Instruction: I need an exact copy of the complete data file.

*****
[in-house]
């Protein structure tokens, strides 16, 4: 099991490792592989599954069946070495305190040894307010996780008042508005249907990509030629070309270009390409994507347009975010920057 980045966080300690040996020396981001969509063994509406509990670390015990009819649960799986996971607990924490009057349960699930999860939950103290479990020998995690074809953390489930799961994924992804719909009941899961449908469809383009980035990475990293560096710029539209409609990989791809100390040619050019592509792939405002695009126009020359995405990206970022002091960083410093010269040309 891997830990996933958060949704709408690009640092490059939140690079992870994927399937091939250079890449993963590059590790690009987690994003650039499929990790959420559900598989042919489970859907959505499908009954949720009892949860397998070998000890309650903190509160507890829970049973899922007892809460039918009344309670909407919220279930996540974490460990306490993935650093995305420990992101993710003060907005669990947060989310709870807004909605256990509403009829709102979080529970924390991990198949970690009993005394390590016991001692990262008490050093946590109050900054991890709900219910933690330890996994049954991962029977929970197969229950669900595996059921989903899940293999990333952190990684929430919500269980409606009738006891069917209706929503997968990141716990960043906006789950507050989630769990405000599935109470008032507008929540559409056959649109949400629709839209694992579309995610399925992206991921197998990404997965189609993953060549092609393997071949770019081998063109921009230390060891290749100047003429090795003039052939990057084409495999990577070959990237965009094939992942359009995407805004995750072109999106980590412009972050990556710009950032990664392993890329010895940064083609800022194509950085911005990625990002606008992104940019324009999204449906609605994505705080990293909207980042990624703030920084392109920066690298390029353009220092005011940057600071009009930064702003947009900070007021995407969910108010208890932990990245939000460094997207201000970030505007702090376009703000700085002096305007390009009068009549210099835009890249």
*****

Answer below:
[in-house]
């Protein structure tokens, strides 16, 4: 099991490792592989599954069946070495305190040894307010996780008042508005249907990509030629070309270009390409994507347009975010920057 980045966080300690040996020396981001969509063994509406509990670390015990009819649960799986996971607990924490009057349960699930999860939950103290479990020998995690074809953390489930799961994924992804719909009941899961449908469809383009980035990475990293560096710029539209409609990989791809100390040619050019592509792939405002695009126009020359995405990206970022002091960083410093010269040309 891997830990996933958060949704709408690009640092490059939140690079992870994927399937091939250079890449993963590059590790690009987690994003650039499929990790959420559900598989042919489970859907959505499908009954949720009892949860397998070998000890309650903190509160507890829970049973899922007892809460039918009344309670909407919220279930996540974490460990306490993935650093995305420990992101993710003060907005669990947060989310709870807004909605256990509403009829709102979080529970924390991990198949970690009993005394390590016991001692990262008490050093946590109050900054991890709900219910933690330890996994049954991962029977929970197969229950669900595996059921989903899940293999990333952190990684929430919500269980409606009738006891069917209706929503997968990141716990960043906006789950507050989630769990405000599935109470008032507008929540559409056959649109949400629709839209694992579309995610399925992206991921197998990404997965189609993953060549092609393997071949770019081998063109921009230390060891290749100047003429090795003039052939990057084409495999990577070959990237965009094939992942359009995407805004995750072109999106980590412009972050990556710009950032990664392993890329010895940064083609800022194509950085911005990625990002606008992104940019324009999204449906609605994505705080990293909207980042990624703030920084392109920066690298390029353009220092005011940057600071009009930064702003947009900070007021995407969910108010208890932990990245939000460094997207201000970030505007702090376009703000700085002096305007390009009068009549210099835009890249």